For a long time, I've been recommending TrueCrypt as my favourite data encryption program for Windows. You may have seen a recent posting on our web site at http://www.techsupportalert.com/best-free-file-encryption-utility.htm which now recommends a relative newcome called AxCrypt.
As someone who uses encryption on a daily basis, I thought it might be a good idea to compare the 2 products and offer some advice on which is best for you.
To get the basics out of the way first, both TrueCrypt and AxCrypt are free, and run on all versions of Windows from XP onwards. They both comprise a relatively small download, and VirusTotal claims they're both free of malware (although see below for one minor, excusable exception).
As for the encryption, they both do their job well, using industry-standard secure algorithms. So you can be confident that any information that you encrypt will be pretty secure.
So are there any differences between AxCrypt and TrueCrypt, to help you decide which one to go for? Thankfully, yes. There's a major difference.
TrueCrypt is volume-based. It encrypts a whole drive at a time. You can choose to encrypt your entire hard drive (not recommended, because it's impossible to recover if anything goes wrong), or you can create a large encrypted file which the program them mounts as an encrypted drive. This works very well in practice. Create, say, a container file of 2 GB, and you now have a virtual drive which, once you enter the correct password, looks and feels just like any other drive. It's fully compatible with Windows, so any program which can save to drive C: can also read and write files to that encrypted drive. Once you dismount it, it becomes just a 2 GB file of unintelligible encrypted data which you can back up, send to someone else, copy to your Dropbox, etc etc.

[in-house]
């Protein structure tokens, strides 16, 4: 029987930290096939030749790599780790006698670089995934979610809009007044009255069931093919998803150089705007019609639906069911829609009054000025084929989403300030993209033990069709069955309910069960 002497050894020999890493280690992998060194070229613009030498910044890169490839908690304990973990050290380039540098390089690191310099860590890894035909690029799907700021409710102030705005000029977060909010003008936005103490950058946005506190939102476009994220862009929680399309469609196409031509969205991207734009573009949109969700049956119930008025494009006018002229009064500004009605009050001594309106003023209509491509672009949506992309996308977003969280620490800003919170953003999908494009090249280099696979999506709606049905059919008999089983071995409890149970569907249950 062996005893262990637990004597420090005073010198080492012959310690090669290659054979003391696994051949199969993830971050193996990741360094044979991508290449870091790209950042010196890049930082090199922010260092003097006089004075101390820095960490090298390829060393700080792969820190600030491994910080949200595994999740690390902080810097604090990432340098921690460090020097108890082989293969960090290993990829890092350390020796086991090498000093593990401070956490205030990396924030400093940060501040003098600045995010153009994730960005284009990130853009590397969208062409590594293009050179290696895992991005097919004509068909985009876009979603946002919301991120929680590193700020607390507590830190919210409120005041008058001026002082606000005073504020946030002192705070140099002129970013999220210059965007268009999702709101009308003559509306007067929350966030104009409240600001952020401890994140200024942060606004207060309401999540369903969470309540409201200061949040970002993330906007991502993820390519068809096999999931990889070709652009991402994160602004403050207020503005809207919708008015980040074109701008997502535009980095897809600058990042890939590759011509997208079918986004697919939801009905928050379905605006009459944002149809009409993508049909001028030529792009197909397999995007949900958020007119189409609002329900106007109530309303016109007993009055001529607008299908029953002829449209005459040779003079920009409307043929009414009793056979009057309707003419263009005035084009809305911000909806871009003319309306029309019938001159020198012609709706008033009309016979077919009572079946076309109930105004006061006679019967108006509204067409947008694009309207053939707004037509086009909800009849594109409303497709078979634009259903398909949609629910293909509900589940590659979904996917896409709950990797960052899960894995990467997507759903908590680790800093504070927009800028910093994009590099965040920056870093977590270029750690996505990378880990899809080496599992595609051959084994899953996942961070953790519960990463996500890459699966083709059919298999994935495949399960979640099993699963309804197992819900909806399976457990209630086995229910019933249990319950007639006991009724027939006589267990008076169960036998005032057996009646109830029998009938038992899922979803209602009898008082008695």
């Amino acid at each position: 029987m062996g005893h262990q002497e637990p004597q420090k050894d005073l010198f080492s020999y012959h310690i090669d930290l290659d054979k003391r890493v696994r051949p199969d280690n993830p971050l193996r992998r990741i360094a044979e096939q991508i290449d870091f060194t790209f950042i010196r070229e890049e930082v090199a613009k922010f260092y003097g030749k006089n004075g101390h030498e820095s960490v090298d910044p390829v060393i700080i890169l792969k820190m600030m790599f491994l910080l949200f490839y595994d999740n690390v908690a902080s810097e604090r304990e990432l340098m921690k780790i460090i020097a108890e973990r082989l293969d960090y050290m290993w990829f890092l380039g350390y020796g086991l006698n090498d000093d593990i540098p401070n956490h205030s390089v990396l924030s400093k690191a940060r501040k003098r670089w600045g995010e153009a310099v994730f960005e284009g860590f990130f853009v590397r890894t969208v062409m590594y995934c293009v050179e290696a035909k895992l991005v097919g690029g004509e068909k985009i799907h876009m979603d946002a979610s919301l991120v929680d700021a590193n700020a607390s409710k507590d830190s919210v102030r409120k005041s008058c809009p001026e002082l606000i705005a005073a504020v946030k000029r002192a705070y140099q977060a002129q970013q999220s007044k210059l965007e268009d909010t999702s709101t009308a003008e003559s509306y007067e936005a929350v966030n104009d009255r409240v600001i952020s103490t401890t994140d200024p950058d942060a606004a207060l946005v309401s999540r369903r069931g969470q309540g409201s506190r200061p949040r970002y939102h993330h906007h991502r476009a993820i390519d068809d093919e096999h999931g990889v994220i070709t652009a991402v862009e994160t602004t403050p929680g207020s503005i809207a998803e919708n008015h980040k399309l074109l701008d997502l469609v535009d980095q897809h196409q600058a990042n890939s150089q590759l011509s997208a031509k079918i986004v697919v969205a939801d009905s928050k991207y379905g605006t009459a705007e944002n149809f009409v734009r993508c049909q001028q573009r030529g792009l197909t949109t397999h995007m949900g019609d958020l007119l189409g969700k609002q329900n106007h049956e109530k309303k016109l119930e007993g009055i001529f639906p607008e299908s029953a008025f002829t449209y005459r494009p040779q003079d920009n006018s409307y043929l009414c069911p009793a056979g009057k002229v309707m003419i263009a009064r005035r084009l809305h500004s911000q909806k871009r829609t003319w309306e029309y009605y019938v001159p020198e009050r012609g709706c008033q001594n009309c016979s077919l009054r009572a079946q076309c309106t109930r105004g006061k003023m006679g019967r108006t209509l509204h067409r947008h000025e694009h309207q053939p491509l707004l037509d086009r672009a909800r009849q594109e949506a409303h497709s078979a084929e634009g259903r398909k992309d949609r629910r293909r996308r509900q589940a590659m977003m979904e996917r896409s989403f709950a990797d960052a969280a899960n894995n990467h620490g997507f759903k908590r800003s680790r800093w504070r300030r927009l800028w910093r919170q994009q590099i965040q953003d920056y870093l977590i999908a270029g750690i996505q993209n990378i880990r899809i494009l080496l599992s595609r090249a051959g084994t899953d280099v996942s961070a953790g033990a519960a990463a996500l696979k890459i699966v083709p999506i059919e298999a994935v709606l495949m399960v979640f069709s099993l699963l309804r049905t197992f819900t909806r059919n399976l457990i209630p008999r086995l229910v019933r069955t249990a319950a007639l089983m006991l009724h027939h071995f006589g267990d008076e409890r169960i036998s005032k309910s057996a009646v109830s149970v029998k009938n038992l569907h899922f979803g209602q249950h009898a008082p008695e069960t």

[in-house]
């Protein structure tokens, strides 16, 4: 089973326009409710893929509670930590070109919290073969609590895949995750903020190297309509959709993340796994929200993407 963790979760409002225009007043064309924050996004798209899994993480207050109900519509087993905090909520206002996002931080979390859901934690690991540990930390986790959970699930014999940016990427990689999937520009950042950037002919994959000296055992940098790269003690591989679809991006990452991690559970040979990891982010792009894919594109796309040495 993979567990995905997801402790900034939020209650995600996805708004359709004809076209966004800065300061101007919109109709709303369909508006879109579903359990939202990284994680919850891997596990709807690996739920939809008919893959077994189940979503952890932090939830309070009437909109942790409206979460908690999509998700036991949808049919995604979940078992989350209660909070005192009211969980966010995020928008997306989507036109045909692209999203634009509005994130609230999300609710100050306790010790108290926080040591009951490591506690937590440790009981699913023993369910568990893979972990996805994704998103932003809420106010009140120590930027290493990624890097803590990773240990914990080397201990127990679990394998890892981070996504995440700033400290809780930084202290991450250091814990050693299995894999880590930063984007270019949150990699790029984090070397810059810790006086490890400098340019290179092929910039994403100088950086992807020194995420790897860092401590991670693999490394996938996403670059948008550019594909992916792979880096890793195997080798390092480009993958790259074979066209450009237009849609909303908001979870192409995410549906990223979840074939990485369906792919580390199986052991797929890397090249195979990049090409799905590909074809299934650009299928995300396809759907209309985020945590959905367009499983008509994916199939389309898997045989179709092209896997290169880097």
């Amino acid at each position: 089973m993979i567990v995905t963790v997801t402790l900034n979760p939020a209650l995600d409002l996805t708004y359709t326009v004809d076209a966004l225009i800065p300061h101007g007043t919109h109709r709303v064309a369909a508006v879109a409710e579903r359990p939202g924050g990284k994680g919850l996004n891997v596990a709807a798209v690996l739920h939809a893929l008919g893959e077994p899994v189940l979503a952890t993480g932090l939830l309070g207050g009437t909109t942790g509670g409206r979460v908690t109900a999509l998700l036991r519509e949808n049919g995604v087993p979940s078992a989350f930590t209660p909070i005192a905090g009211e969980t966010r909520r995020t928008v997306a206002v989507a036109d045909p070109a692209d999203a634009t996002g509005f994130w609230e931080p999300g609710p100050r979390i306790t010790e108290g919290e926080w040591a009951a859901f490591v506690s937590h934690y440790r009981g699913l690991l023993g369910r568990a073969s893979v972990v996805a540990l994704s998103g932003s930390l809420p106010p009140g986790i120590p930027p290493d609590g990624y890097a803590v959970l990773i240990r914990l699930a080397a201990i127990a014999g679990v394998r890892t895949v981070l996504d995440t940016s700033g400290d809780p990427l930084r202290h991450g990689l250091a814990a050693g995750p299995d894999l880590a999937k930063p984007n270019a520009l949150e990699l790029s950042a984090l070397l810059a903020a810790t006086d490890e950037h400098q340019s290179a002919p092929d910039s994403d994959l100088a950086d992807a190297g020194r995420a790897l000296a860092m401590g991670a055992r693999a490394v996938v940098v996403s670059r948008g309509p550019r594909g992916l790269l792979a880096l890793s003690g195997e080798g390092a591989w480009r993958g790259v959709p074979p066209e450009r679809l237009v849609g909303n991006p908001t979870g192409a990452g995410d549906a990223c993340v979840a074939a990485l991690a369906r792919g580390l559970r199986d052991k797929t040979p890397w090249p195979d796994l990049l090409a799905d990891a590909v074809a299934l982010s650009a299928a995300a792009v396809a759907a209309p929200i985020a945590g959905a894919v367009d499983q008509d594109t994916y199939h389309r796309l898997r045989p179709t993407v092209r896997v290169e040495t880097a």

AxCrypt, on the other hand, is file-based. It works on one file at a time. Right-click an existing file on your computer, such as a confidential document, choose a password, and that file is now encrypted. Open it with Notepad and its contents will be an unintelligble stream of random data. Open it with Word and AxCrypt automatically kicks in first, asks you for the password, and then loads the file into Word. So long as you get the password right.
Again, you can copy encrypted files to Dropbox, email them to someone else, and back them up, safe in the knowledge that they're useless without the password.
So, do you like the idea of a virtual encrypted drive, with all your confidential data in one place? A drive which, if you want to back it up to Dropbox, you have to copy the entire virtual drive each time? Or would you prefer to keep your confidential files in among all your other files?
It's actually a difficult call. But once you make the decision, and understand the consequences, deciding whether AxCrypt or TrueCrupt is best for you will be easy.
Finally, I should point out that AxCrypt, while free, uses the OpenCandy system. This means that, when you install it, it will offer to install other software for you too, such as toolbars. You have the choice to say no, so keep your eyes open when installing AxCrypt. This is why AxCrypt fails the VirusTotal test - 1 of the 43 antivirus programs regards OpenCandy as malware. It's not. It's perfectly safe, and you can simply opt out when you install AxCrypt, so there's nothing to worry about.
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